Bench racing and gearing

Updated Jul 13, 2015

Power Comparison DRW 3500 2Doing vehicle comparisons is at the very top of my “love-to-do” list.

Put three, four or five pickups hood-to-hood through a number of performance tests, such as towing, hill climbs, drag races, and fuel economy runs, and let the numbers speak for themselves. That’s fun.

But it’s rare that vehicle comparisons are really apples-to-apples, as those of us who do such comparisons know all too well.

Take the highest towing capacity diesels for example. If we were to compare the regular cab, long-bed duallies we’d quickly find out the one item that sets the three apart right away is they don’t have the same axle ratio.

The lowest axle ratio both GM and Ford offer in that particular package is 3.73s, while Rams have 4.10s.

A lower axle ratio means faster acceleration, all things being equal. Advantage, Ram.

So although Ford has a lower ratio first gear than Ram in their six-speed automatic, Ram still has the hole-shot advantage with the lowest final-drive ratio, not to mention a slight advantage in torque-to-weight ratio with the new 900 lbs.-ft. rating.

But after that, on paper anyway, it’s all Ford because its lower final gearing through the rest of the gears would make up for Ram’s fractional torque-to-weight advantage.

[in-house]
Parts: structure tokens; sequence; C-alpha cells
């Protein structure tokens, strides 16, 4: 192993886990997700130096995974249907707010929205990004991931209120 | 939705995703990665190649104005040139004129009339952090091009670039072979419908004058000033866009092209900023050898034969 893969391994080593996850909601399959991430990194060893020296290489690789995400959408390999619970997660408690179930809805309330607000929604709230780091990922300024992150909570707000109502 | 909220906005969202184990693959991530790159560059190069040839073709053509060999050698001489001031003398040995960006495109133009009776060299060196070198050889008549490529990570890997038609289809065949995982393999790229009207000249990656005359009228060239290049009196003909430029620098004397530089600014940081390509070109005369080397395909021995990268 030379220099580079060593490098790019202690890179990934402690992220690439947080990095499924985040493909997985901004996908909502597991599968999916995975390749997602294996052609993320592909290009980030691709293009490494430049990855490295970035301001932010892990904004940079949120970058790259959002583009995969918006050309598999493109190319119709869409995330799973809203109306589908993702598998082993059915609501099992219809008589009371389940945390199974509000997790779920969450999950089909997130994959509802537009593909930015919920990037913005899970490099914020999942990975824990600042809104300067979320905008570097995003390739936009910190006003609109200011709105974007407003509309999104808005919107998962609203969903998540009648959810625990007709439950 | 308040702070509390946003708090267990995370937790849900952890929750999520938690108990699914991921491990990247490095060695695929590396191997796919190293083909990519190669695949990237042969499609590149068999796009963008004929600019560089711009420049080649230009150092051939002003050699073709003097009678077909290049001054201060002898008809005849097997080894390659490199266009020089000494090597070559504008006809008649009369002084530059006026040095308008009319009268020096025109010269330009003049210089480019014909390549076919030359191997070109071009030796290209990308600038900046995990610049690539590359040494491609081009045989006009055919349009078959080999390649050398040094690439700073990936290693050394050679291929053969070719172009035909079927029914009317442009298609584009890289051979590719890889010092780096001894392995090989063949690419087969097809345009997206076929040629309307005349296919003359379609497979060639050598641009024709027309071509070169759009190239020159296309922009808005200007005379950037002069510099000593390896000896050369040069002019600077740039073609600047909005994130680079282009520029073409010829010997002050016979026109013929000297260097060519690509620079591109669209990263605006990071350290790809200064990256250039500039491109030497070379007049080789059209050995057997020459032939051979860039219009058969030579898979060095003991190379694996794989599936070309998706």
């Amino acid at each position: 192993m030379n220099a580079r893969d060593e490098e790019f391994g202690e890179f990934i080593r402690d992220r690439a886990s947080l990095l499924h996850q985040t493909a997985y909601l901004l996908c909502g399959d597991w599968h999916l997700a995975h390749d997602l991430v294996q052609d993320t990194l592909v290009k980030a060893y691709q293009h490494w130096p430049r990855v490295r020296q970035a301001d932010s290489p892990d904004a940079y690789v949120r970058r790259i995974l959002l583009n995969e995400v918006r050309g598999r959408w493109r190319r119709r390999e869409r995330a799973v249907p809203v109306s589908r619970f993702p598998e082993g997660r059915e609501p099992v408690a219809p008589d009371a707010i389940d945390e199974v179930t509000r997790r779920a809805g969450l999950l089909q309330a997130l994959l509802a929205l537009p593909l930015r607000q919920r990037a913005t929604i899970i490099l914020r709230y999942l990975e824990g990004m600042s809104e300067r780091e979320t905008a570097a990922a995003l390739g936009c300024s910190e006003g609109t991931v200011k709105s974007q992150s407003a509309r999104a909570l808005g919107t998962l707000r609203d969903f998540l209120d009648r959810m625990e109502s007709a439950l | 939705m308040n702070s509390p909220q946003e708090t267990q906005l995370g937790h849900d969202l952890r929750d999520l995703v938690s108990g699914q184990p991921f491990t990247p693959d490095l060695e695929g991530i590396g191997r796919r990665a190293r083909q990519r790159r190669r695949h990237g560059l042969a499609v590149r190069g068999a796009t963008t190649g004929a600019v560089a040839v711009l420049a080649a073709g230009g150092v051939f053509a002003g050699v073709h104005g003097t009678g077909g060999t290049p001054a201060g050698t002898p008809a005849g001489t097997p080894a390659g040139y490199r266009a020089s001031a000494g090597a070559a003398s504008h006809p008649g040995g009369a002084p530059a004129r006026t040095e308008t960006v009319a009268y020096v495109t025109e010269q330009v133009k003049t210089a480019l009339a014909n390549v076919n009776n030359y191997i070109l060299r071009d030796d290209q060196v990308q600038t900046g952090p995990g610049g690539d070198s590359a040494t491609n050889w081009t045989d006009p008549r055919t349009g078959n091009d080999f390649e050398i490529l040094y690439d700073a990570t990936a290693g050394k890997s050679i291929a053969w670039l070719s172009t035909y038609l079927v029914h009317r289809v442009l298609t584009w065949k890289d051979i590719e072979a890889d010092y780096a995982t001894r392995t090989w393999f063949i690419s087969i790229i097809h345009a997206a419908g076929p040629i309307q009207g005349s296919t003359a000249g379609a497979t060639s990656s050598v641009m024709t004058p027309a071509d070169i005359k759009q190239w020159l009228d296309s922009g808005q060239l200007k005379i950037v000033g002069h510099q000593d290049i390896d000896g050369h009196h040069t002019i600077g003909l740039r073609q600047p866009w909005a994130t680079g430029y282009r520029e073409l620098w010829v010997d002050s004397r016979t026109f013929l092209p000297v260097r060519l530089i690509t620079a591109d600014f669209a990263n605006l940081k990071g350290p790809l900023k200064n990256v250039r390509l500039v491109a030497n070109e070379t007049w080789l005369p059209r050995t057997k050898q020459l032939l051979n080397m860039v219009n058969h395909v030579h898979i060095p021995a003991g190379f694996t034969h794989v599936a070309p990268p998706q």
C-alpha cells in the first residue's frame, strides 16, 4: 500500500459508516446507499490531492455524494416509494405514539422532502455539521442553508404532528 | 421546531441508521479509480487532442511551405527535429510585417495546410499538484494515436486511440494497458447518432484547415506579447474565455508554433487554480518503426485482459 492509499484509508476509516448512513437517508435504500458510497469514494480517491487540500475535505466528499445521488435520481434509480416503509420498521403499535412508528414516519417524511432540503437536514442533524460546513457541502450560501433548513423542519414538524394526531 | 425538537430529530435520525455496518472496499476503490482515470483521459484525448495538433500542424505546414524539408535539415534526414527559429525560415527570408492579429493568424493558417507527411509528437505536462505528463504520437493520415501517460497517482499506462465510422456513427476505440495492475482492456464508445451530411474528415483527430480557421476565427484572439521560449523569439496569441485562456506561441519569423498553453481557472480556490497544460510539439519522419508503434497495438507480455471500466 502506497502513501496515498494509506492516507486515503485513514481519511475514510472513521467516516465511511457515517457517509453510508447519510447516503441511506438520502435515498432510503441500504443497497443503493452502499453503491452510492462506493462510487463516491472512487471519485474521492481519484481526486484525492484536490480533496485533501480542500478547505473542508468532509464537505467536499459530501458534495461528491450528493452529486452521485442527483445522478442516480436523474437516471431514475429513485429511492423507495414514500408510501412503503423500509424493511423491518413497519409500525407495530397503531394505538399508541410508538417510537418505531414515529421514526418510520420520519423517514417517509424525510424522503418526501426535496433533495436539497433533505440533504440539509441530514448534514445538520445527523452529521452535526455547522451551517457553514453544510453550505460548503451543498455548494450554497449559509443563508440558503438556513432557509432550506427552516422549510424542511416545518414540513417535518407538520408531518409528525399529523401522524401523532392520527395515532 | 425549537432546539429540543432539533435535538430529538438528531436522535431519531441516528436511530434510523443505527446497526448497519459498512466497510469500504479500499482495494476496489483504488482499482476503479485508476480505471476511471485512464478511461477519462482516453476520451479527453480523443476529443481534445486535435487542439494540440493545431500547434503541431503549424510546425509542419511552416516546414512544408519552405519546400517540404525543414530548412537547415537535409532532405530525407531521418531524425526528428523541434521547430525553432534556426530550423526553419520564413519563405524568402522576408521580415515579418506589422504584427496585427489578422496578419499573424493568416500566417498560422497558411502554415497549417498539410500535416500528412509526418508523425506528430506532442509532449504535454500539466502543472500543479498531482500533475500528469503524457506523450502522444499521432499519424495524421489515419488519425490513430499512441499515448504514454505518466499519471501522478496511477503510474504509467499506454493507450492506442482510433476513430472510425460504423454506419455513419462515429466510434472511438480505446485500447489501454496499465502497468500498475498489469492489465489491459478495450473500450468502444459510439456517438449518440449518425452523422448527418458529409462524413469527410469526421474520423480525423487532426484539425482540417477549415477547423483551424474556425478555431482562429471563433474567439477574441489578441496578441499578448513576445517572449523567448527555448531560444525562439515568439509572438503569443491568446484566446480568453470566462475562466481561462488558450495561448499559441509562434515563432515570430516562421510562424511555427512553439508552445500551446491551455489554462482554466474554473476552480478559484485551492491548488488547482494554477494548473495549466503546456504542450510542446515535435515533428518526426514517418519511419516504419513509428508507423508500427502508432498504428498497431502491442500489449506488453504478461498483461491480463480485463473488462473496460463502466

Where does GM fit in? It should have a highway mpg advantage over both Ford and Ram once all three trucks get into the double-overdrives. Again, all things being equal.

Of course, differences in engine rpm curves, tires, and aerodynamics play a role in all of this as well. Still, it does get one thinking about the importance of gearing, doesn’t it?

The point is, if you are looking at comparison tests, look at the performance numbers then take a close look at the all the vehicle specs. Pay particular attention to axle ratios and transmission gearing because they play as big a part in pickup performance as do raw horsepower and torque numbers.

It takes gearing to get that power to the ground.

And just for fun, when the new GM and Ford HDs come out, run the hp-to-weight and torque-to-weight ratio numbers to see who has the advantage and where.